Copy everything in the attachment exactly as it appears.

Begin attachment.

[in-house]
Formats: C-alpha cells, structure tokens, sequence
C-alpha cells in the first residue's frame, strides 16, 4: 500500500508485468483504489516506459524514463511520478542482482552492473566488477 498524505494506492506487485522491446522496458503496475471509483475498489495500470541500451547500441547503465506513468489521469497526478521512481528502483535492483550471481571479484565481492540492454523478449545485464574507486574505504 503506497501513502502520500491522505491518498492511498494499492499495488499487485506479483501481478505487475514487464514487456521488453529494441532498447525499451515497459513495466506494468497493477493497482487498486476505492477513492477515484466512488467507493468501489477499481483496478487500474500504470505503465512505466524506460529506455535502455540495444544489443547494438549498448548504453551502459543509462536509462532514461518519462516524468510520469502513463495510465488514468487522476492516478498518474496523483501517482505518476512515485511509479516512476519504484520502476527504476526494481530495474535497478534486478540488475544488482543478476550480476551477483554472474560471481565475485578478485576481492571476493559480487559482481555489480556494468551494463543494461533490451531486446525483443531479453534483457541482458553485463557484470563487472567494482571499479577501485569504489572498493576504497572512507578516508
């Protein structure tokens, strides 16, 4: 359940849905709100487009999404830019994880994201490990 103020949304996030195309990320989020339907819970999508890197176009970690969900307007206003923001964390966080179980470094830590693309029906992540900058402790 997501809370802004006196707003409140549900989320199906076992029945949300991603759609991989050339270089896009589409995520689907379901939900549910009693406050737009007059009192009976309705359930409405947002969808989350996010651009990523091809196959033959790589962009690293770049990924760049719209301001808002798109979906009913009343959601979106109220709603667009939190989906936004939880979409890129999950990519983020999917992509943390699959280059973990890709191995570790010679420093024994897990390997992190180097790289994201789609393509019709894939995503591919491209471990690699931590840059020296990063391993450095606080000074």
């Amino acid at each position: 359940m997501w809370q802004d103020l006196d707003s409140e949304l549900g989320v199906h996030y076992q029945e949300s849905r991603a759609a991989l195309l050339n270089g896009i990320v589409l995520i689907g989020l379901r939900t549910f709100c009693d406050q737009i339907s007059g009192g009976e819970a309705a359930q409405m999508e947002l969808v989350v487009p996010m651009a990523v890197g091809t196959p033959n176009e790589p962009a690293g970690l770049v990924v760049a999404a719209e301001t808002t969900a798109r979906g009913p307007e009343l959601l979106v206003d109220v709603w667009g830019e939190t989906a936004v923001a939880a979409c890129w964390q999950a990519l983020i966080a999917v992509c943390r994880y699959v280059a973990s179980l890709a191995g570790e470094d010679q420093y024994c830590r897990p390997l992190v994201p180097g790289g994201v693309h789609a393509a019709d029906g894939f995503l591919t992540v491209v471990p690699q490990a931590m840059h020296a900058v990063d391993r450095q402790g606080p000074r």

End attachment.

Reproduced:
[in-house]
Formats: C-alpha cells, structure tokens, sequence
C-alpha cells in the first residue's frame, strides 16, 4: 500500500508485468483504489516506459524514463511520478542482482552492473566488477 498524505494506492506487485522491446522496458503496475471509483475498489495500470541500451547500441547503465506513468489521469497526478521512481528502483535492483550471481571479484565481492540492454523478449545485464574507486574505504 503506497501513502502520500491522505491518498492511498494499492499495488499487485506479483501481478505487475514487464514487456521488453529494441532498447525499451515497459513495466506494468497493477493497482487498486476505492477513492477515484466512488467507493468501489477499481483496478487500474500504470505503465512505466524506460529506455535502455540495444544489443547494438549498448548504453551502459543509462536509462532514461518519462516524468510520469502513463495510465488514468487522476492516478498518474496523483501517482505518476512515485511509479516512476519504484520502476527504476526494481530495474535497478534486478540488475544488482543478476550480476551477483554472474560471481565475485578478485576481492571476493559480487559482481555489480556494468551494463543494461533490451531486446525483443531479453534483457541482458553485463557484470563487472567494482571499479577501485569504489572498493576504497572512507578516508
């Protein structure tokens, strides 16, 4: 359940849905709100487009999404830019994880994201490990 103020949304996030195309990320989020339907819970999508890197176009970690969900307007206003923001964390966080179980470094830590693309029906992540900058402790 997501809370802004006196707003409140549900989320199906076992029945949300991603759609991989050339270089896009589409995520689907379901939900549910009693406050737009007059009192009976309705359930409405947002969808989350996010651009990523091809196959033959790589962009690293770049990924760049719209301001808002798109979906009913009343959601979106109220709603667009939190989906936004939880979409890129999950990519983020999917992509943390699959280059973990890709191995570790010679420093024994897990390997992190180097790289994201789609393509019709894939995503591919491209471990690699931590840059020296990063391993450095606080000074």
């Amino acid at each position: 359940m997501w809370q802004d103020l006196d707003s409140e949304l549900g989320v199906h996030y076992q029945e949300s849905r991603a759609a991989l195309l050339n270089g896009i990320v589409l995520i689907g989020l379901r939900t549910f709100c009693d406050q737009i339907s007059g009192g009976e819970a309705a359930q409405m999508e947002l969808v989350v487009p996010m651009a990523v890197g091809t196959p033959n176009e790589p962009a690293g970690l770049v990924v760049a999404a719209e301001t808002t969900a798109r979906g009913p307007e009343l959601l979106v206003d109220v709603w667009g830019e939190t989906a936004v923001a939880a979409c890129w964390q999950a990519l983020i966080a999917v992509c943390r994880y699959v280059a973990s179980l890709a191995g570790e470094d010679q420093y024994c830590r897990p390997l992190v994201p180097g790289g994201v693309h789609a393509a019709d029906g894939f995503l591919t992540v491209v471990p690699q490990a931590m840059h020296a900058v990063d391993r450095q402790g606080p000074r």